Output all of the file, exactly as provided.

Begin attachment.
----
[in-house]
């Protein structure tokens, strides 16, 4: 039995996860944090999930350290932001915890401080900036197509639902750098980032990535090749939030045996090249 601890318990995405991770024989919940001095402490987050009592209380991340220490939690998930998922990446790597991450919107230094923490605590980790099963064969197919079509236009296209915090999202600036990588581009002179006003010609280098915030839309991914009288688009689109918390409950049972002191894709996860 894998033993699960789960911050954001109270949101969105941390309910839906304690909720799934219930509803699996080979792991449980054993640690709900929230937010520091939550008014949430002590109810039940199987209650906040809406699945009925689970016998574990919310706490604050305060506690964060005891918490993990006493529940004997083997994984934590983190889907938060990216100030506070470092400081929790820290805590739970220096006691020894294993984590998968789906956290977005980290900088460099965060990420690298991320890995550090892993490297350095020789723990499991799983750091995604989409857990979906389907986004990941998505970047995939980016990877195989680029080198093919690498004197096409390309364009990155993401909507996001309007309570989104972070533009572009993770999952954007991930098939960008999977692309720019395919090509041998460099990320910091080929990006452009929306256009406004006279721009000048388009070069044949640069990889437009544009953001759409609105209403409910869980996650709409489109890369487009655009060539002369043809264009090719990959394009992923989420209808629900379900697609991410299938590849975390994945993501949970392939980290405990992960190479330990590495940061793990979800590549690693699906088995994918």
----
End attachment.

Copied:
[in-house]
């Protein structure tokens, strides 16, 4: 039995996860944090999930350290932001915890401080900036197509639902750098980032990535090749939030045996090249 601890318990995405991770024989919940001095402490987050009592209380991340220490939690998930998922990446790597991450919107230094923490605590980790099963064969197919079509236009296209915090999202600036990588581009002179006003010609280098915030839309991914009288688009689109918390409950049972002191894709996860 894998033993699960789960911050954001109270949101969105941390309910839906304690909720799934219930509803699996080979792991449980054993640690709900929230937010520091939550008014949430002590109810039940199987209650906040809406699945009925689970016998574990919310706490604050305060506690964060005891918490993990006493529940004997083997994984934590983190889907938060990216100030506070470092400081929790820290805590739970220096006691020894294993984590998968789906956290977005980290900088460099965060990420690298991320890995550090892993490297350095020789723990499991799983750091995604989409857990979906389907986004990941998505970047995939980016990877195989680029080198093919690498004197096409390309364009990155993401909507996001309007309570989104972070533009572009993770999952954007991930098939960008999977692309720019395919090509041998460099990320910091080929990006452009929306256009406004006279721009000048388009070069044949640069990889437009544009953001759409609105209403409910869980996650709409489109890369487009655009060539002369043809264009090719990959394009992923989420209808629900379900697609991410299938590849975390994945993501949970392939980290405990992960190479330990590495940061793990979800590549690693699906088995994918």